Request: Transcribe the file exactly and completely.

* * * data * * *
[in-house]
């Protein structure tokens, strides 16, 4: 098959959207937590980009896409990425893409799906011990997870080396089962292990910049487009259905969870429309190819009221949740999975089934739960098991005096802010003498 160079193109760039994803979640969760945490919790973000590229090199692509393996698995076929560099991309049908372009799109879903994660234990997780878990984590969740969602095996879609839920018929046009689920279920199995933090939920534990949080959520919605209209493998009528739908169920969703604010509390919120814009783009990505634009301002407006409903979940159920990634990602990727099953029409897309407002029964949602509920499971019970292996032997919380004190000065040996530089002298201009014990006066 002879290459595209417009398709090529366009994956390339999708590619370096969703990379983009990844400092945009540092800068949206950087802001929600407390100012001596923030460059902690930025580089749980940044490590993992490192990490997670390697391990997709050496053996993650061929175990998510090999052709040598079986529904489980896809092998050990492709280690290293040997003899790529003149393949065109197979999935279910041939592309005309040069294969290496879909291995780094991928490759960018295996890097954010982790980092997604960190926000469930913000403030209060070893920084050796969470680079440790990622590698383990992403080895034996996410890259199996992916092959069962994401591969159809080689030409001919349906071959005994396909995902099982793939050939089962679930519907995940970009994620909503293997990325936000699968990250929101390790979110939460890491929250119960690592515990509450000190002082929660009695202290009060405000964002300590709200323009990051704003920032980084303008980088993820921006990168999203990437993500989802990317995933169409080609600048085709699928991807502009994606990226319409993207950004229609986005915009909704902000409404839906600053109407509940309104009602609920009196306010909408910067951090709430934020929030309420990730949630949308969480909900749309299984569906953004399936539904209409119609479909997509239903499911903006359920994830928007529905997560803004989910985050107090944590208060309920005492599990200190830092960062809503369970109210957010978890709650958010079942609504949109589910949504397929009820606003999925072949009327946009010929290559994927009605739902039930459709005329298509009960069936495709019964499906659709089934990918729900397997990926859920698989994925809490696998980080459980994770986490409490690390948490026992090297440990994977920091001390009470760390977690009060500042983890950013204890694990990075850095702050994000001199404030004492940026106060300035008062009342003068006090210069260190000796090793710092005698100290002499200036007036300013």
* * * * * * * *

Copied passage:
[in-house]
């Protein structure tokens, strides 16, 4: 098959959207937590980009896409990425893409799906011990997870080396089962292990910049487009259905969870429309190819009221949740999975089934739960098991005096802010003498 160079193109760039994803979640969760945490919790973000590229090199692509393996698995076929560099991309049908372009799109879903994660234990997780878990984590969740969602095996879609839920018929046009689920279920199995933090939920534990949080959520919605209209493998009528739908169920969703604010509390919120814009783009990505634009301002407006409903979940159920990634990602990727099953029409897309407002029964949602509920499971019970292996032997919380004190000065040996530089002298201009014990006066 002879290459595209417009398709090529366009994956390339999708590619370096969703990379983009990844400092945009540092800068949206950087802001929600407390100012001596923030460059902690930025580089749980940044490590993992490192990490997670390697391990997709050496053996993650061929175990998510090999052709040598079986529904489980896809092998050990492709280690290293040997003899790529003149393949065109197979999935279910041939592309005309040069294969290496879909291995780094991928490759960018295996890097954010982790980092997604960190926000469930913000403030209060070893920084050796969470680079440790990622590698383990992403080895034996996410890259199996992916092959069962994401591969159809080689030409001919349906071959005994396909995902099982793939050939089962679930519907995940970009994620909503293997990325936000699968990250929101390790979110939460890491929250119960690592515990509450000190002082929660009695202290009060405000964002300590709200323009990051704003920032980084303008980088993820921006990168999203990437993500989802990317995933169409080609600048085709699928991807502009994606990226319409993207950004229609986005915009909704902000409404839906600053109407509940309104009602609920009196306010909408910067951090709430934020929030309420990730949630949308969480909900749309299984569906953004399936539904209409119609479909997509239903499911903006359920994830928007529905997560803004989910985050107090944590208060309920005492599990200190830092960062809503369970109210957010978890709650958010079942609504949109589910949504397929009820606003999925072949009327946009010929290559994927009605739902039930459709005329298509009960069936495709019964499906659709089934990918729900397997990926859920698989994925809490696998980080459980994770986490409490690390948490026992090297440990994977920091001390009470760390977690009060500042983890950013204890694990990075850095702050994000001199404030004492940026106060300035008062009342003068006090210069260190000796090793710092005698100290002499200036007036300013």